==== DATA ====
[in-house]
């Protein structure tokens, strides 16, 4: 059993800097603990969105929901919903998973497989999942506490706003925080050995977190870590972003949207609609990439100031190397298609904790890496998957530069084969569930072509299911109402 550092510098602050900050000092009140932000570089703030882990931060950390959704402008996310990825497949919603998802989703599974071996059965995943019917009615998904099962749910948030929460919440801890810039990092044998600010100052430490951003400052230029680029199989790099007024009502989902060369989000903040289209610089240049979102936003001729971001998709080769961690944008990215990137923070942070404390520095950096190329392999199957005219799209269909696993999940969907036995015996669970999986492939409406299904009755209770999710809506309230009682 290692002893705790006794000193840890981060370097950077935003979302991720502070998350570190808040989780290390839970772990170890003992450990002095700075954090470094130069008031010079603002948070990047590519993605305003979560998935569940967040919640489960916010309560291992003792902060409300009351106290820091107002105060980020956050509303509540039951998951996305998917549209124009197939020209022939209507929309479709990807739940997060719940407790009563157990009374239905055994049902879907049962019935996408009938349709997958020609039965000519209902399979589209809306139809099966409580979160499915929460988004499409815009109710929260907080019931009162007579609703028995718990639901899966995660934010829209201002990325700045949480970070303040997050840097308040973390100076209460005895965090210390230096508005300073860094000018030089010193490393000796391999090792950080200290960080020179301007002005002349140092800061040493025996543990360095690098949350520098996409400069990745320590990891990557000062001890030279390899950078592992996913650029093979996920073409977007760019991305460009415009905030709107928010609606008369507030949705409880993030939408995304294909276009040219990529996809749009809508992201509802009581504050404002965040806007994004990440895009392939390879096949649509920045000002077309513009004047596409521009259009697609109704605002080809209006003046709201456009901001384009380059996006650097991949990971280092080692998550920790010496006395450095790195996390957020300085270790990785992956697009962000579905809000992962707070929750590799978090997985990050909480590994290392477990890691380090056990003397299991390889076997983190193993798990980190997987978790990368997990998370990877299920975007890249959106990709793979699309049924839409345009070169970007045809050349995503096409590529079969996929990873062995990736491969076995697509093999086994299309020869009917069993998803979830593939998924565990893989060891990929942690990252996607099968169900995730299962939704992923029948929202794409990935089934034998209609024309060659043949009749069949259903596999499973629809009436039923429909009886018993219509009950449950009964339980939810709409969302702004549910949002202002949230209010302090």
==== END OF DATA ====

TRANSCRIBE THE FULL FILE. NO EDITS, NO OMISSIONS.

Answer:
[in-house]
């Protein structure tokens, strides 16, 4: 059993800097603990969105929901919903998973497989999942506490706003925080050995977190870590972003949207609609990439100031190397298609904790890496998957530069084969569930072509299911109402 550092510098602050900050000092009140932000570089703030882990931060950390959704402008996310990825497949919603998802989703599974071996059965995943019917009615998904099962749910948030929460919440801890810039990092044998600010100052430490951003400052230029680029199989790099007024009502989902060369989000903040289209610089240049979102936003001729971001998709080769961690944008990215990137923070942070404390520095950096190329392999199957005219799209269909696993999940969907036995015996669970999986492939409406299904009755209770999710809506309230009682 290692002893705790006794000193840890981060370097950077935003979302991720502070998350570190808040989780290390839970772990170890003992450990002095700075954090470094130069008031010079603002948070990047590519993605305003979560998935569940967040919640489960916010309560291992003792902060409300009351106290820091107002105060980020956050509303509540039951998951996305998917549209124009197939020209022939209507929309479709990807739940997060719940407790009563157990009374239905055994049902879907049962019935996408009938349709997958020609039965000519209902399979589209809306139809099966409580979160499915929460988004499409815009109710929260907080019931009162007579609703028995718990639901899966995660934010829209201002990325700045949480970070303040997050840097308040973390100076209460005895965090210390230096508005300073860094000018030089010193490393000796391999090792950080200290960080020179301007002005002349140092800061040493025996543990360095690098949350520098996409400069990745320590990891990557000062001890030279390899950078592992996913650029093979996920073409977007760019991305460009415009905030709107928010609606008369507030949705409880993030939408995304294909276009040219990529996809749009809508992201509802009581504050404002965040806007994004990440895009392939390879096949649509920045000002077309513009004047596409521009259009697609109704605002080809209006003046709201456009901001384009380059996006650097991949990971280092080692998550920790010496006395450095790195996390957020300085270790990785992956697009962000579905809000992962707070929750590799978090997985990050909480590994290392477990890691380090056990003397299991390889076997983190193993798990980190997987978790990368997990998370990877299920975007890249959106990709793979699309049924839409345009070169970007045809050349995503096409590529079969996929990873062995990736491969076995697509093999086994299309020869009917069993998803979830593939998924565990893989060891990929942690990252996607099968169900995730299962939704992923029948929202794409990935089934034998209609024309060659043949009749069949259903596999499973629809009436039923429909009886018993219509009950449950009964339980939810709409969302702004549910949002202002949230209010302090």